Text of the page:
The best stores prioritize streamlining carts and checkouts. This means using shopping cart tools that follow users across every page on your site. If you have standard shipping costs, the cart should display these as soon as a product is added. When expenses like taxes and shipping are based on customer location, that should be displayed in the cart window.

For checkout, help people pay as quickly as they want. First, this means allowing people to use guest checkout options. You’ll still get their email address to send the confirmation email and their name in the payment section. That means, even with guest options, you’re capturing all the data your marketing teams need.

One way to help people is making the billing and shipping address the same by default, allowing someone to uncheck a box if they need to change one. Also, keep the checkout pages to as few pages and locations as possible. And, show costs like taxes as soon as you can. Mayple has a smart list of plugins and add-ons you can use to improve the checkout process, plus tips to optimize your mobile checkout options.

5. Continually Review Shipping Options

Shipping is a balancing act. You want to reach customers quickly but not kill your margins. Nevertheless, the problem is something that you must address. That’s because more than two-thirds of eCommerce shopping carts were abandoned in 2020, with shipping speed and price being two of the top reasons.

Many companies will offer free shipping on specific order values or only charge customers for faster options to tackle shipping concerns. Others will heavily promote free shipping by baking costs into the prices of products. And some will charge customers a flat rate for their shipping.

Your business needs to do what works best for you and your customers.

The critical thing to note here is that the “best” option can change. Flat-rate shipping may be the easiest option for you immediately. There may be one carrier with a store near your location, so you can quickly bring orders to them during the day. You have enough orders for carriers to come to you regularly, reducing your gas costs.

The aim is to grow large enough that carriers will offer you a discounted rate based on your order volume. They want reliable customers and regularly make deals so that you’ll consistently choose that carrier. Your business may be able to get a flat percentage rate discount on certain types of packages or mailing options. Some carriers will give you better DIM weight calculations or remove things like residential surcharges.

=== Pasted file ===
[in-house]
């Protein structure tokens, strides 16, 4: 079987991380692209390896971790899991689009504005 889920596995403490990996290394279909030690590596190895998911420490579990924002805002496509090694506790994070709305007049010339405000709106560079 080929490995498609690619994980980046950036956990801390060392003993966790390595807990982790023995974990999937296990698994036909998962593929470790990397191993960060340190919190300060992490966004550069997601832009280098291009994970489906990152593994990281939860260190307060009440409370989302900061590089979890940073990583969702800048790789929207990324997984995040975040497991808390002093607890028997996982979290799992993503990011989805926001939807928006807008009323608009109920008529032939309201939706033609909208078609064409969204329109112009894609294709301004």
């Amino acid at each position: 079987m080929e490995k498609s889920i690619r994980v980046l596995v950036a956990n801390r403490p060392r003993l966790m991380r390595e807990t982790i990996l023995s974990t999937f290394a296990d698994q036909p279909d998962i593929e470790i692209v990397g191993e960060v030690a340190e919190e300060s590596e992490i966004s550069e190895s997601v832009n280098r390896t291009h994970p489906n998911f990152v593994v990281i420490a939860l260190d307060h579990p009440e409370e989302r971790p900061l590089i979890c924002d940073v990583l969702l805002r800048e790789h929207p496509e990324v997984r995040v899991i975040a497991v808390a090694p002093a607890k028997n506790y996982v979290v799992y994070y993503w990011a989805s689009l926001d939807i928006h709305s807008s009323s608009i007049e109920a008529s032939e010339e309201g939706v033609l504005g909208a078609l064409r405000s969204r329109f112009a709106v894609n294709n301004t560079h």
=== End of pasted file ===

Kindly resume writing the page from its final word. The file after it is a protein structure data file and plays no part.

Regularly reach out to carriers, negotiate as you go, and consider looking into working with a 3PL or fulfillment service that might be able to offer you even better discounts and reduce your overall inventory storage and order management costs.

6. Don’t Pocket The First Profits

The most profitable eCommerce stores continually reinvest in the business. They use early profits to scale and hire, perform better research, expand products, or launch more marketing campaigns. Of course, owners should pay themselves a salary from the eCommerce store. But profits need to go right back into the business.

If you have profit and aren’t in dire need of an essential business tool, like an email platform or a ceiling that isn’t leaking, many leaders recommend you first invest in marketing. Stick to small-dollar campaigns on your best social channels. Ad services like Facebook’s one allow you to target different objectives. Starting out, awareness campaigns can generate interest and help you learn more about potential audiences. Then, if you have market and audience research, shift to consideration-focused ads that help people find you.

You can start with a series of $5 cost cap campaigns (budget about $25 per day) to learn what works best for your audience. When you have an audience and a channel that generates interest, ramp up your spending to help double down on those early profits.

7. Be Trend-Friendly, Not Trend-Focused

Our final piece of advice is to embrace trends when they coincide with your niche and products but avoid those that aren’t related. Following trends can be lucrative when you’re a natural fit for what’s popular. However, trying to force a connection can come out as disingenuous, limiting new sales and potentially harming relationships with existing customers.

Stick to the values, products, and presentations that land your first customers. Refine what works, but don’t give up on it. You may get lucky and chase the perfect trend once. But the second time, you might arrive far too late and have sunk your capital in inventory you can’t move.

If tastes have changed and you need to shift strategies, look for natural evolutions that help you target your core audience. Good luck, and when you find something that works well, share it with your community and help them grow too.

About the Author

Jake Rheude

Jake Rheude is the Vice President of Marketing for Red Stag Fulfillment, an ecommerce fulfillment warehouse born out of ecommerce. He has years of experience in ecommerce and business development. In his free time, Jake enjoys reading about business and sharing his own experience with others.

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Moritz Bauer

Moritz Bauer studied industrial engineering at the University of Applied Sciences in Constance. At the age of 16, he build his first online store. Today, he teaches companies how to set up their business online.